Reduced medium-term mortality following primary total hip and knee arthroplasty with an enhanced recovery programTerence Savaridas, Ignacio Serrano-Pedraza, Sameer K Khan, Kate Martin, Ajay Malviya & Mike R Reed
Background and purpose Our unit started to use routine multimodal techniques to enhance recovery for hip and knee arthroplasty in 2008. We have previously reported earlier discharge, a trend toward a reduction in complications, and a statistically significant reduction in mortality up to 90 days after surgery. In this study, we evaluated the same cohort to determine whether survival benefits were maintained at 2 years.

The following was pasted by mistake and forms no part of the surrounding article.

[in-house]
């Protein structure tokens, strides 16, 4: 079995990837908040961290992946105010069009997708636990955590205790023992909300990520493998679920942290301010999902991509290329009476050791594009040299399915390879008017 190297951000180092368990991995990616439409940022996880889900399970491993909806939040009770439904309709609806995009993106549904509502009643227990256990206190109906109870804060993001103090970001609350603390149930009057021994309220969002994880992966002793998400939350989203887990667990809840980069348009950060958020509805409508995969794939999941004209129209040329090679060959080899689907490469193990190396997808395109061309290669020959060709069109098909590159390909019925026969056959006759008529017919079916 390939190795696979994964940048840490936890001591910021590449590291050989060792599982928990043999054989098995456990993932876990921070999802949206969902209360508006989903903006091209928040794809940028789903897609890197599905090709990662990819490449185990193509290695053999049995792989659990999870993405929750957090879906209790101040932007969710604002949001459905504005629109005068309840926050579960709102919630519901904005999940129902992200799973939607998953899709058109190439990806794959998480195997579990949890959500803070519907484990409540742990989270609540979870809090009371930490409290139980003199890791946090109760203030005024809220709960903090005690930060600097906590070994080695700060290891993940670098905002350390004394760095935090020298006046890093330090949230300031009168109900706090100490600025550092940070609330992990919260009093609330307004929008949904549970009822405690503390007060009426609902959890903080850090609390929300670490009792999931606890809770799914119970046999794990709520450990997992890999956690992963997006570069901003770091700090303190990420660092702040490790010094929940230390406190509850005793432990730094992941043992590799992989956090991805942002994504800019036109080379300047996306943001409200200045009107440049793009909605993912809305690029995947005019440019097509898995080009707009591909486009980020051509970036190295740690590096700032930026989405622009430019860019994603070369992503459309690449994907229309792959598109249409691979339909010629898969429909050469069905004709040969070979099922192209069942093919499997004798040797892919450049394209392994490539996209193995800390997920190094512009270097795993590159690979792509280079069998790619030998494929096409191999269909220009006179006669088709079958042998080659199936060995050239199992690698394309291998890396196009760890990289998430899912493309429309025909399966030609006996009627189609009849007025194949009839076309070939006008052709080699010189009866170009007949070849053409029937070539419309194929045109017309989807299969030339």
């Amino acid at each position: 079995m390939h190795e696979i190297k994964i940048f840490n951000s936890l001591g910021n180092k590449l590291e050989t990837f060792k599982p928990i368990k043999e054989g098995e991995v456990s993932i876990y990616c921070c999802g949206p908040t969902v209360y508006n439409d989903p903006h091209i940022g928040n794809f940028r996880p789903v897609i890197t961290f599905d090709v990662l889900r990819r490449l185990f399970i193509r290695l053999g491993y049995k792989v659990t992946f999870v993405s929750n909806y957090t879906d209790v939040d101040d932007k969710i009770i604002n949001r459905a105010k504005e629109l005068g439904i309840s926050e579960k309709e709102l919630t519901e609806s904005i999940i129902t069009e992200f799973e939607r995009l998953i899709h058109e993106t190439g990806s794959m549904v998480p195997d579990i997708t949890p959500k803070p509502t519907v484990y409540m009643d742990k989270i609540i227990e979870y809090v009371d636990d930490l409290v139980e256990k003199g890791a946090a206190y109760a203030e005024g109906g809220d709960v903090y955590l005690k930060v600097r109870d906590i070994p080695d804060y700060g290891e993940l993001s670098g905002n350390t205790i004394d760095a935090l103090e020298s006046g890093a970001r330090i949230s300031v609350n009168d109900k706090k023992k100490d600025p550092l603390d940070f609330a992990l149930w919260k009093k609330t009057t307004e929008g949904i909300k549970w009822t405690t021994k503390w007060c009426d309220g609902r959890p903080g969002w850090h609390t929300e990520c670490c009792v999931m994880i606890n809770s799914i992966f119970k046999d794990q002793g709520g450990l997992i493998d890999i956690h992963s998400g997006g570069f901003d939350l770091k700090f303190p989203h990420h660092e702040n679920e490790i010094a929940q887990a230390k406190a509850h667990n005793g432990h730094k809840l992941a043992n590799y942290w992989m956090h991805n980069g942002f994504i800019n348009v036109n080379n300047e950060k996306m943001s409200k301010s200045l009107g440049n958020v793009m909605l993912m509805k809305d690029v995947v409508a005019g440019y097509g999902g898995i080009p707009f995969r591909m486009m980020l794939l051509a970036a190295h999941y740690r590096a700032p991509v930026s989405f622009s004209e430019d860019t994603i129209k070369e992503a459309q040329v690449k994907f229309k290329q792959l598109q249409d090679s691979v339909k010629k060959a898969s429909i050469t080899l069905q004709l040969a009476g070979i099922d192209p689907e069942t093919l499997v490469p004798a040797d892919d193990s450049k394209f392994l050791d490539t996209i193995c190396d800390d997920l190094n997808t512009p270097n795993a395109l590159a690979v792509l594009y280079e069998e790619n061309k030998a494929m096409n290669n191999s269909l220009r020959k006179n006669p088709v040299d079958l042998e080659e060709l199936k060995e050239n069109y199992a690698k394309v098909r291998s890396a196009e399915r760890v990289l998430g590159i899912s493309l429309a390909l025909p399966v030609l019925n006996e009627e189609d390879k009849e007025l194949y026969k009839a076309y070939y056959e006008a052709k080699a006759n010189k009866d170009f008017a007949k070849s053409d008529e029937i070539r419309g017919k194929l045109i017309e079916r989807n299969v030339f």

Patients and methods We prospectively evaluated 4,500 unselected consecutive total hip and knee replacements. The first 3,000 underwent a traditional protocol (TRAD) and the later 1,500 underwent an enhanced recovery protocol (ER). Mortality data were collected from the Office of National Statistics (UK).
Results There was a difference in death rate at 2 years (TRAD vs. ER: 3.8% vs. 2.7%; p = 0.05). Survival probability up to 3.7 years post surgery was significantly better in patients who underwent an ER protocol.
Interpretation This large prospective case series of unselected consecutive patients showed a reduction in mortality rate at 2 years following elective lower-limb hip and knee arthroplasty following the introduction of a multimodal enhanced recovery protocol. This survival benefit supports the routine use of an enhanced recovery program for hip and knee arthroplasty.